Time to hit the road again now that the Bush 2 oil-junta has started up again. I flew away from the US a couple of days after the election for a month long run in London of my show appropriately titled "US" for that election week. I was depressed, enraged, freaked out frustrated angry laid low by the hideousness of what happened Nov 2 and these days I often find myself wishing I was a little bit Ukrainian. No small thing for someone who spent ten years of his life in NYC in The East Village, eating daily at Ukrainian restaurants and rolling my eyes when they would say someday Ukraine will be free as I danced around their Easter festival. I just wish we in America a few years back had shown one-tenth the courage they have shown in Kiev these last two months. Why didn't we do that in Florida in 2000? Why did we let those GOP thugs fly in from all over the US to threaten people. How come they got to have a putsch and we didn't? In Kiev they have all that Ukrainian orange and we're stuck with this ridiculous over-simplified red and blue.

I have been deleting the endless gang e-mails lately with these new color-coded RED-BLUE maps of the US. The United States Of Canada and Jesus Land one. Also that JPG that compares our current Red-Blue situation to the map from 1860 showing the free states and the slave states, Hmmm. Scary how much the maps are the same!

Of course we know this color chart is too simple, false, designed for despair. But still - as a gay person with a foreign partner who will seen have to leave the US- that US of Canada feels a lot like the country I already live in. Not knowing day by day when we will have to leave the US. My home state of California slowly slips north and soon we will be in British Columbia (So glad I just got my contract for the Vancouver East Cultural Center for a year from now.)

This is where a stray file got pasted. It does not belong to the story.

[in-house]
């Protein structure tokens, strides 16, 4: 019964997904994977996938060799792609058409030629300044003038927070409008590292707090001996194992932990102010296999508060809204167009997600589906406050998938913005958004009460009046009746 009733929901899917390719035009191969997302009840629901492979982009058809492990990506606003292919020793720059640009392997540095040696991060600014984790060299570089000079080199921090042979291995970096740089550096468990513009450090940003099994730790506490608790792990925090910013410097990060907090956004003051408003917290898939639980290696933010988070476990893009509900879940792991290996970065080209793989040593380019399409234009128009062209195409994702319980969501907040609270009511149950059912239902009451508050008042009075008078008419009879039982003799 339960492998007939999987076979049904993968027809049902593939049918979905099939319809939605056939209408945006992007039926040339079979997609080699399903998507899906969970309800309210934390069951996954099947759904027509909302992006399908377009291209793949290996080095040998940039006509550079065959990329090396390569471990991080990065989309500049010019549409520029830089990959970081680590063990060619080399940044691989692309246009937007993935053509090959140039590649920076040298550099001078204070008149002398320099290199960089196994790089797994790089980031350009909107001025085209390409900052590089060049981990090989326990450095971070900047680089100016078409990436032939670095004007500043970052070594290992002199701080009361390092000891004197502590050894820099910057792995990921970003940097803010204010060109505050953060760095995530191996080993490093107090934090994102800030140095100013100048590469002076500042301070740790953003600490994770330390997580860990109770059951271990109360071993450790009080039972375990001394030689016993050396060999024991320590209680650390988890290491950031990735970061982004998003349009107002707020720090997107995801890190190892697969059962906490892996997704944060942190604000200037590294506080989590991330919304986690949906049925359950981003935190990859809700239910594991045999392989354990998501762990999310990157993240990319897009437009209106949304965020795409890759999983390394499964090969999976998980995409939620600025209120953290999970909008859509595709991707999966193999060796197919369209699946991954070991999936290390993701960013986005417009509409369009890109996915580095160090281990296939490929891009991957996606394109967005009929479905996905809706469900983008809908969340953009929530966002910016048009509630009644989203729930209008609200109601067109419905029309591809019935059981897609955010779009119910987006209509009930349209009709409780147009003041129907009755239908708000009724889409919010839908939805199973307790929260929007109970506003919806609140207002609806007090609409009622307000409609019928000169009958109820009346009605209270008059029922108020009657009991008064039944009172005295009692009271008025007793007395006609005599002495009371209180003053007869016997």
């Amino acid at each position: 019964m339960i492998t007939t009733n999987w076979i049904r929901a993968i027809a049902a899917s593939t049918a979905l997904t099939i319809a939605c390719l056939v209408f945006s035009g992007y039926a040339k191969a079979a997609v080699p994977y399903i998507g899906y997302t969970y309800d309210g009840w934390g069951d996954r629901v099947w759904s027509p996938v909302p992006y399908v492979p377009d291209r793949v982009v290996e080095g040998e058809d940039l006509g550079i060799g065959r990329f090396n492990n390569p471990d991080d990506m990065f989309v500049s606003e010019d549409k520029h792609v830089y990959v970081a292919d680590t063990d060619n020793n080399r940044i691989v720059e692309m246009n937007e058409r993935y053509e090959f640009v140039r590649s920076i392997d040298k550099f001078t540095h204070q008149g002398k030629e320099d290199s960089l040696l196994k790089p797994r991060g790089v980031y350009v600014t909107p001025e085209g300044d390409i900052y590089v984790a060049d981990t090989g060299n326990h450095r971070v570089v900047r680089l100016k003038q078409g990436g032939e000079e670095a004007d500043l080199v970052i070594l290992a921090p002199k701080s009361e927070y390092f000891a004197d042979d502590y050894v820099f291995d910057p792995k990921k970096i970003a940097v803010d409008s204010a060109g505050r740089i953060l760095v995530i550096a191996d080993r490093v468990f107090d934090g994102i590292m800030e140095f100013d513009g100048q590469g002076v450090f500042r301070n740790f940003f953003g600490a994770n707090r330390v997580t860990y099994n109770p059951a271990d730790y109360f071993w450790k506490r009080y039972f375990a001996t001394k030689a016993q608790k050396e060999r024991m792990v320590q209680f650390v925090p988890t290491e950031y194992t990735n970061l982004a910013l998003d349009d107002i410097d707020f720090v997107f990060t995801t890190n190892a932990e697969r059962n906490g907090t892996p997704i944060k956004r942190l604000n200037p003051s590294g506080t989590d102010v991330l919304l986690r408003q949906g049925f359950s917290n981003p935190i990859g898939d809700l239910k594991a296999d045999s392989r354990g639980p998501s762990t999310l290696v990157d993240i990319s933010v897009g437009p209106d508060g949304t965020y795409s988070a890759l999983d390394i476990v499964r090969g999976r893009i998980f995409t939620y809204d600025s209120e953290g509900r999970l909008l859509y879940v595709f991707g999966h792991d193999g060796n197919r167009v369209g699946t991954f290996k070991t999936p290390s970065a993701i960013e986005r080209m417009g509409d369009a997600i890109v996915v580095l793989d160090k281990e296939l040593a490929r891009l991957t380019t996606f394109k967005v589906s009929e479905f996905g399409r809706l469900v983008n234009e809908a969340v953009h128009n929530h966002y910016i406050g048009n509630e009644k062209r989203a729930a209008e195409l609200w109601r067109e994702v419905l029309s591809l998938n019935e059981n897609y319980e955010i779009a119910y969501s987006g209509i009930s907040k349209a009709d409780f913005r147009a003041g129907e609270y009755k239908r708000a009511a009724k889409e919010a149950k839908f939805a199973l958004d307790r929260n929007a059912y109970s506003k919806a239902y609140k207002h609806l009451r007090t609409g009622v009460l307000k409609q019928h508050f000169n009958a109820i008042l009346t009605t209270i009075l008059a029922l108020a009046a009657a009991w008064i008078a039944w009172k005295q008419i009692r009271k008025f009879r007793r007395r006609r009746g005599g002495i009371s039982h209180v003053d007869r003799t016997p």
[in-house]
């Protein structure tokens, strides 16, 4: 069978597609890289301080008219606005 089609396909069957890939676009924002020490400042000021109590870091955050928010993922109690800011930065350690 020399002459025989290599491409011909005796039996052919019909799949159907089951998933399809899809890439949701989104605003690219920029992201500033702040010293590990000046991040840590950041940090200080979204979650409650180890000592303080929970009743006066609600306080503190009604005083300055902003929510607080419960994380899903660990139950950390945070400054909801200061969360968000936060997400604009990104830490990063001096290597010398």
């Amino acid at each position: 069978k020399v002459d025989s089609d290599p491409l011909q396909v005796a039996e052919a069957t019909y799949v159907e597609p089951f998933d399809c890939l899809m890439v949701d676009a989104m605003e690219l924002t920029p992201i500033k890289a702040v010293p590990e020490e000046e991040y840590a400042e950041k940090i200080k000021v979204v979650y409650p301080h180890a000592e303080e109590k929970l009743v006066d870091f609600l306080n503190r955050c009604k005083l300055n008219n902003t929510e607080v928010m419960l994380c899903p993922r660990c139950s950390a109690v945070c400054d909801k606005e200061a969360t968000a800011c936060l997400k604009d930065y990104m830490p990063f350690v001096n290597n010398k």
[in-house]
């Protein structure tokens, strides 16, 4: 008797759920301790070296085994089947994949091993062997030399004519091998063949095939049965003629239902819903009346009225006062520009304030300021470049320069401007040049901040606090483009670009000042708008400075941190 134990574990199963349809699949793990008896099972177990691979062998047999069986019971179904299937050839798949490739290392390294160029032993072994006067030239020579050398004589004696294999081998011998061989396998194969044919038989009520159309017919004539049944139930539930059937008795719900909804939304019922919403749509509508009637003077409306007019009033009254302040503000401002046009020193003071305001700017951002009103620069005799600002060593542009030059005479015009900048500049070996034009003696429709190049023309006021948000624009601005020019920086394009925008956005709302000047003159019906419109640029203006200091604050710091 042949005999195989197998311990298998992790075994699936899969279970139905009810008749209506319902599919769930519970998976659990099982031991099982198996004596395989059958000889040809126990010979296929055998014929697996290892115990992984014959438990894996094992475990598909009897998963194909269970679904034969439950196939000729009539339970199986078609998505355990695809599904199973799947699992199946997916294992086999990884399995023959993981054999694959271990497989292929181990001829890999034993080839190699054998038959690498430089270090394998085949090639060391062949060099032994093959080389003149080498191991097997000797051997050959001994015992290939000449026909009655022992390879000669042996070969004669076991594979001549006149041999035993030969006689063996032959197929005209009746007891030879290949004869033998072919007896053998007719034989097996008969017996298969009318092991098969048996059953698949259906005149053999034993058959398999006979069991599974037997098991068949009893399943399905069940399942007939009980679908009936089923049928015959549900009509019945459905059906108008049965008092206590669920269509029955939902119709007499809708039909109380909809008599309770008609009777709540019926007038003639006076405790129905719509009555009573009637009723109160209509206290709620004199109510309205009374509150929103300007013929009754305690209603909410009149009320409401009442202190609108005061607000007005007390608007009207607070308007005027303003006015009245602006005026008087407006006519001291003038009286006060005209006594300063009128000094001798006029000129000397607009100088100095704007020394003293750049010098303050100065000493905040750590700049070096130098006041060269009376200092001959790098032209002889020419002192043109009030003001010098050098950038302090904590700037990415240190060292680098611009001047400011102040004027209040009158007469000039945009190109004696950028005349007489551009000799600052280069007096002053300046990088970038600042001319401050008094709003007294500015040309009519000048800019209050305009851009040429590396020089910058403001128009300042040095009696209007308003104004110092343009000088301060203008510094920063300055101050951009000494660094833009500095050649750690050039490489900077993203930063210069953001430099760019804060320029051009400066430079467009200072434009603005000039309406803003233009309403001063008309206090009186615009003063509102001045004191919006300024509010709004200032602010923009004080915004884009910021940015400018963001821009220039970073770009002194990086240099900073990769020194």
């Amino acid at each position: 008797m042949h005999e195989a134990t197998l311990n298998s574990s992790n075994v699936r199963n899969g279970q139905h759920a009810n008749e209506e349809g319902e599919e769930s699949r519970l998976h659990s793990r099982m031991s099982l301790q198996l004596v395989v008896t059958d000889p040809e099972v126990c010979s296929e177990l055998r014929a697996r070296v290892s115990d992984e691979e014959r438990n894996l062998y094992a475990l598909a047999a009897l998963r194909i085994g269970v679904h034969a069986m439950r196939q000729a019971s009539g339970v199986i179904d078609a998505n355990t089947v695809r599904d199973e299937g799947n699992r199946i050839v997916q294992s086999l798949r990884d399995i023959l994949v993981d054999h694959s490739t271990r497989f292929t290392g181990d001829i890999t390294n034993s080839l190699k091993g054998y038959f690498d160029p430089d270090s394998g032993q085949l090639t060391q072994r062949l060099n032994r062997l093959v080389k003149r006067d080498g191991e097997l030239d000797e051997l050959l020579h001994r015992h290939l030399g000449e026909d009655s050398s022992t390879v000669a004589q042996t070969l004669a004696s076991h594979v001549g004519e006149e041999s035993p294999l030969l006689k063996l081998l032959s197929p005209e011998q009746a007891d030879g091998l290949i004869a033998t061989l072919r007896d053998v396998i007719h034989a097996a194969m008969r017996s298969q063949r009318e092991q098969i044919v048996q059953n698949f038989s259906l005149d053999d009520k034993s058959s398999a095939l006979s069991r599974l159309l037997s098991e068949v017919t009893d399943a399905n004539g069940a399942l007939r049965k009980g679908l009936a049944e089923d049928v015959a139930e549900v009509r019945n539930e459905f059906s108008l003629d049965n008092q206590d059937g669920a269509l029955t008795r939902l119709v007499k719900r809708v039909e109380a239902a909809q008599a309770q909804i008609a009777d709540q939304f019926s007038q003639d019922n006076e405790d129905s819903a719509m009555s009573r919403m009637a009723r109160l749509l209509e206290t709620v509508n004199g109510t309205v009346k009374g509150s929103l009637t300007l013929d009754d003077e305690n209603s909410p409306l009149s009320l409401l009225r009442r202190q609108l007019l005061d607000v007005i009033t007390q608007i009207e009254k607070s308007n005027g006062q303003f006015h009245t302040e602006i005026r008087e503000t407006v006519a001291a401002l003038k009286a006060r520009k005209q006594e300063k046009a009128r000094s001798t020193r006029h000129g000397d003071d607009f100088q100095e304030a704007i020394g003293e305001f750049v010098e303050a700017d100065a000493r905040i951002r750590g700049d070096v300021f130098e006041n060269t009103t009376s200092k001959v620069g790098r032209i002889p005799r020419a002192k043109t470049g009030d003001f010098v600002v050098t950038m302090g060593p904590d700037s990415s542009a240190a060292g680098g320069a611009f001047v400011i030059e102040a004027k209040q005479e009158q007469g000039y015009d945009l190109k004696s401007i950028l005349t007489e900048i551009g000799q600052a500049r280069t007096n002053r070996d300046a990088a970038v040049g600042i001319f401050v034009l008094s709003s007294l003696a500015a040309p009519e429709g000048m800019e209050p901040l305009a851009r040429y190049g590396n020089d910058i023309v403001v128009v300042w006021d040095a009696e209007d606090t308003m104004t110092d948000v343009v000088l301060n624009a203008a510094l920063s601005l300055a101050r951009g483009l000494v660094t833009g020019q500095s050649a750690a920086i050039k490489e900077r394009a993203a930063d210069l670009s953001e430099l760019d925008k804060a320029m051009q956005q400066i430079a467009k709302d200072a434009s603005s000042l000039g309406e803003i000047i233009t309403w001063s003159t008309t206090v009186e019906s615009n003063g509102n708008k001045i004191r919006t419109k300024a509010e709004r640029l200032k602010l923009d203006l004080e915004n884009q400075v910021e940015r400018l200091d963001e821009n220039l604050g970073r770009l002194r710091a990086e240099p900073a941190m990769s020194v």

I spend much more of my performing life in those falsely over-simplified designated red states. Not sure why. It's just how it happened. Maybe it's cuz I'm such a giant civil war queen, or the Jesse Helms attacks on me created a strange bond, or because of how I was shaped by Alternate ROOTS (the Regional Organization of Theaters South). Lots of years North Carolina is the state I perform in the most! Whatever. I spent the weeks before the election in Red-landia. In Dallas, Texas at SMU and up at Out North in Alaska and LSU in Baton Rouge (Which I only finally figured out meant RED STICK this last trip!) Slipped in one Blue state with the Theater Offensive in Boston, the Vatican of Liberalism. Just for variety!

On election night my Australian-Scottish partner Alistair and I slumped over the kitchen table and had a serious talk. Maybe it's time to give up. Maybe after ten years of fighting to try to keep him in the US, we need to just throw in the towel and go somewhere gay people are treated like human beings. This was the mood I was in a few days later when I got on the plane. I arrived in London and someone immediately gave me the Daily Mirror newspaper cover with the headline "How can 59 million Americans be so dumb?" This cheered me up. The run in London was totally sold out. They invited me back for three more weeks this spring. And a month after the election I got back on the plane. To come home. Home to RED & BLUE.